Salzburg Christmas Museum: Christmas here is terrifying

In our Anglo-Saxon tradition, Father Christmas knows which children have been naughty, and which have been nice; and the consequence for the former is a lump of coal as a present.

Not so in Austria, where a joint partnership has long operated in the festive season. St Nicholas is the wise old gent who rewards the well-behaved, while bad children have to deal with the Krampus.

He's a figure that would definitely make you think twice about pulling your sister's hair. With a red face, horns and a sharp-toothed leer, the Krampus is a memorable part of Christmas in Salzburg and the surrounding region.

I'm getting a close-up look at this sinister figure at Salzburg's dedicated Christmas Museum. In fact, there are several cases of Krampus figures, each varying in design. Some look dapper and dissolute, others are frankly terrifying and demonic.

As the captions inform me, the figure emerged from legend in the 16th century to pair up with Saint Nick. He then became a more respectable figure in 20th-century Austria, and has been a part of Christmas ever since – though in tourist-friendly cities like Salzburg he may take on a more humorous appearance.

The Krampus is just one element of this delightful museum that overlooks the city's central Mozartplatz.

Opened in 2014, it showcases the extensive collection of Ursula Kloiber, a woman who was never short of a bauble. Over four decades she amassed a wide range of Christmas-related items, and the result is a fascinating journey through the festive traditions of this part of Europe.

Divided into themed sections, the collection starts with Advent calendars. Though today they count down the December days via doors which open onto chocolates, in the 1920s they portrayed a village, each door revealing the inside of a house.

The popular central European tradition of Christmas markets is covered by a colourful model of a market in a village square, the stalls lit by tiny fairy lights and laden with miniature gifts.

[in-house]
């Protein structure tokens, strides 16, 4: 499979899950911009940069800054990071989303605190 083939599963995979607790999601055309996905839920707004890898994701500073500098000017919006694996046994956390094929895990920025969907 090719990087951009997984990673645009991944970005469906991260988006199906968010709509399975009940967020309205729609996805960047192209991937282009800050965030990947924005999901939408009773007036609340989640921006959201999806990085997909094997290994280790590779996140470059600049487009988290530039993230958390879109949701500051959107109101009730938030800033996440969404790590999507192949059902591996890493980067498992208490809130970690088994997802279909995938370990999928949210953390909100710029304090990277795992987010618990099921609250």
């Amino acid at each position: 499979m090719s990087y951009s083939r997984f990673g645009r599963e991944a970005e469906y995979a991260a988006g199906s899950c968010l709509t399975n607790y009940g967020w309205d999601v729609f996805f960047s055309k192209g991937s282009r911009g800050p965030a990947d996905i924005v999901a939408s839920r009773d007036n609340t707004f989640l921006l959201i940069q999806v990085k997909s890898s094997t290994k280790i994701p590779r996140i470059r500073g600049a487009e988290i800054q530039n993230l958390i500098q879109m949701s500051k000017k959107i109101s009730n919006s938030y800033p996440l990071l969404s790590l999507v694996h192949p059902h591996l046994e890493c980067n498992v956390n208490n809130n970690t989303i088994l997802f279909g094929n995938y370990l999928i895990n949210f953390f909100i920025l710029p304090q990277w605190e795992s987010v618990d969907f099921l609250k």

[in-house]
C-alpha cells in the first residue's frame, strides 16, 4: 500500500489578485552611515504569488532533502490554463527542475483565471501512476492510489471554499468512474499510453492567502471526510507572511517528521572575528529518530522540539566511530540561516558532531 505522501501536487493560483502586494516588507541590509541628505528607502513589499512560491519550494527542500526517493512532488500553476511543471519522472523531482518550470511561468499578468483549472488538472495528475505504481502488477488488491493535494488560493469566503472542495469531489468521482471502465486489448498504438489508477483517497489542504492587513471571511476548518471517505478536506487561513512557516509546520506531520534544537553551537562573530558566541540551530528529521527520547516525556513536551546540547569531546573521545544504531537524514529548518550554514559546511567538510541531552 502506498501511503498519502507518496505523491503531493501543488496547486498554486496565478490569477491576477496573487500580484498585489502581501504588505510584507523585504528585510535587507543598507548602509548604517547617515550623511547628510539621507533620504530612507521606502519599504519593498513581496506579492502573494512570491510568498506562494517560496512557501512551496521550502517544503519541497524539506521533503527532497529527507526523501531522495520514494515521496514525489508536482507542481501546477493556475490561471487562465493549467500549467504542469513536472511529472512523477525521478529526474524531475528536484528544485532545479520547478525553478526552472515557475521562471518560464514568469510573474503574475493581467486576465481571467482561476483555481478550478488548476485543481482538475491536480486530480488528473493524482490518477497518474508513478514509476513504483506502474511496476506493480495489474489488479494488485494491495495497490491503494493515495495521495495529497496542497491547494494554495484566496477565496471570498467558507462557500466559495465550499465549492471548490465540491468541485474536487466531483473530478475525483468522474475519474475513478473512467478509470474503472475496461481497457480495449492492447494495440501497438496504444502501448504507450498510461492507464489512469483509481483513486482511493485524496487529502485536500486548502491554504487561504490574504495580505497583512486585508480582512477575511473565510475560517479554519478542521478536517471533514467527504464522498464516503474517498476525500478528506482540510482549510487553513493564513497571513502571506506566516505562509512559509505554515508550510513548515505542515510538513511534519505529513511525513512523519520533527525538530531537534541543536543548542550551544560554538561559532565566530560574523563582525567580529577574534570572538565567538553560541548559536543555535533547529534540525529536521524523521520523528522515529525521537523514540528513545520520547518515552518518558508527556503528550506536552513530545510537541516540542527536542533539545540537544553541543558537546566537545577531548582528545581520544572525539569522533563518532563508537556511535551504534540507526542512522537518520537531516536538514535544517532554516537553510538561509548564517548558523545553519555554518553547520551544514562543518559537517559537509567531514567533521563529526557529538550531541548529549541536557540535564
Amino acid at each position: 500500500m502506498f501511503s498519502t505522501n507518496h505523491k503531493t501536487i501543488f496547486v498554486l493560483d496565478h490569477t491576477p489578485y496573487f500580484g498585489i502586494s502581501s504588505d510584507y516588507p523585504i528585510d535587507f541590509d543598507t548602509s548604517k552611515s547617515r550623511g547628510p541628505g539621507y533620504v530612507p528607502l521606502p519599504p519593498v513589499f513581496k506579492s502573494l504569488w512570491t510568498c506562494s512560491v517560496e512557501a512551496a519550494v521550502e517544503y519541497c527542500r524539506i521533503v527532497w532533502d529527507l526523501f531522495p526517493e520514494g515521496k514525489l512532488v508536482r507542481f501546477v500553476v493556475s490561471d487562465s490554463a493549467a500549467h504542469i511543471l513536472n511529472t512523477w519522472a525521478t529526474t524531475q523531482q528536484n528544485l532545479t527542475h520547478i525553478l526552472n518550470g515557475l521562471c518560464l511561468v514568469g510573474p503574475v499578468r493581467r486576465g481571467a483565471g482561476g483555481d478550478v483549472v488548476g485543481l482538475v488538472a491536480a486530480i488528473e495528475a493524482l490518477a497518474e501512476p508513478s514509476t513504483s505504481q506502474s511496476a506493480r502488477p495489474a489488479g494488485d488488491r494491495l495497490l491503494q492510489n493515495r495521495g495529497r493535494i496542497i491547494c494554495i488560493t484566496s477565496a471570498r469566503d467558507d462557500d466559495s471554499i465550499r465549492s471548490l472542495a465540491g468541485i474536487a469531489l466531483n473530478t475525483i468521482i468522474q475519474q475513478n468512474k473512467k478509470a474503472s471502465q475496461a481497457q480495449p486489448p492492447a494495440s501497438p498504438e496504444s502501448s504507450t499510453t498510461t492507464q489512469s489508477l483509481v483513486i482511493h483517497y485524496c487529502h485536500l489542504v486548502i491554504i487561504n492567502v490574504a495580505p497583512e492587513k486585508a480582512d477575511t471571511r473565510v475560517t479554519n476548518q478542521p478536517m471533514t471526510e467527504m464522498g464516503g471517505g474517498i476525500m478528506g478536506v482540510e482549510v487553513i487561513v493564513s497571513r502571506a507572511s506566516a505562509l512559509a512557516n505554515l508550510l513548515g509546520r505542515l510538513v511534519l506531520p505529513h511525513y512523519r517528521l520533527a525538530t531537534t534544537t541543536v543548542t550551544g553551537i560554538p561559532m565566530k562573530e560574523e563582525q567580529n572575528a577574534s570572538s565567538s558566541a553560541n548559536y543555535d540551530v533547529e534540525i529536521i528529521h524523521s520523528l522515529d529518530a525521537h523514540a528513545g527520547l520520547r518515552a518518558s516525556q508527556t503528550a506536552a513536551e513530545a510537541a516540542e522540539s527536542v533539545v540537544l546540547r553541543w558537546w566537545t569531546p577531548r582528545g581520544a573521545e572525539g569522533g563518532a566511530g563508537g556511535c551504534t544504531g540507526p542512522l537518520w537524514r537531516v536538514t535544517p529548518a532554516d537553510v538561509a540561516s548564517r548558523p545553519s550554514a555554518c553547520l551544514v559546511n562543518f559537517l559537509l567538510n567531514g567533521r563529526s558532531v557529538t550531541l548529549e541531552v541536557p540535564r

This commercial side of the season is underlined by early printed sheets on which to send gift requests to baby Jesus, provided by department stores to children (no doubt to the chagrin of their parents).

Further on are ornate gingerbread moulds, and complex multilayered dioramas bearing figures standing on discs. These could be set in motion by burning candles, whose rising heat would power propellers above.

Slightly unnerving is the extensive collection of decorative wooden nutcrackers, resembling brightly uniformed soldiers. Their prominent nut-cracking teeth make them look like candidates for youthful nightmares.

The collection really shines in its collection of Christmas tree decorations, of which Kloiber amassed an immense number.

One of the oddest is a tree bearing decorations made in the German Empire, just before the First World War. Hanging from its branches are miniature tokens of warfare: battleships, field guns, pistols, bombs, and even a tiny Zeppelin. Christmas is supposedly a time of peace and goodwill, but clearly no one had told these artisans.

With the manufacturing advances of the Industrial Revolution, decorations were able to be mass produced and a huge variety of baubles cascaded into living rooms. Within cases I spot some marvellous items representing the technology of the era when they were created, such as locomotives, horse-drawn trams and early cars.

A glittering Christmas tree laden with silver spot-lit ornaments leads to the finale of the exhibition: a fully furnished living room from the 19th century, the decorations much like those we use today.

What I particularly like about this museum is that it's genuinely devoted to the traditions of Christmas, rather than being a commercially minded Christmas shop with a few random exhibits.

It has been a great experience, and I send a mental nod of approval to Frau Kloiber as I exit. Though I'm not at all religious, I like a spot of Christmas cheer – and the exhibition has left me feeling unseasonably festive.

Tim Richards was a guest of the Austrian National Tourist Office.




Emirates flies from Australia to Munich, from where Salzburg is a one hour 45 minute train ride. See and


Hotel Schloss Leopoldskron, Leopoldskronstraße 56, Accommodation in a grand hotel on a beautiful lakefront just outside the city. Coincidentally, it stood in as the Von Trapps' residence in The Sound of Music. Rooms from €160 a night.

Yoho Salzburg, Paracelsusstrasse 9, Friendly hostel across the river from the Old Town, with budget accommodation including private rooms. Dorm beds from €17 a night, rooms from €65 a night.


Salzburg Christmas Museum, Mozartplatz 2, Entry €6 adults, €3 children. Open 10am to 6pm Wednesday to Sunday, closed from February 1 to March 14.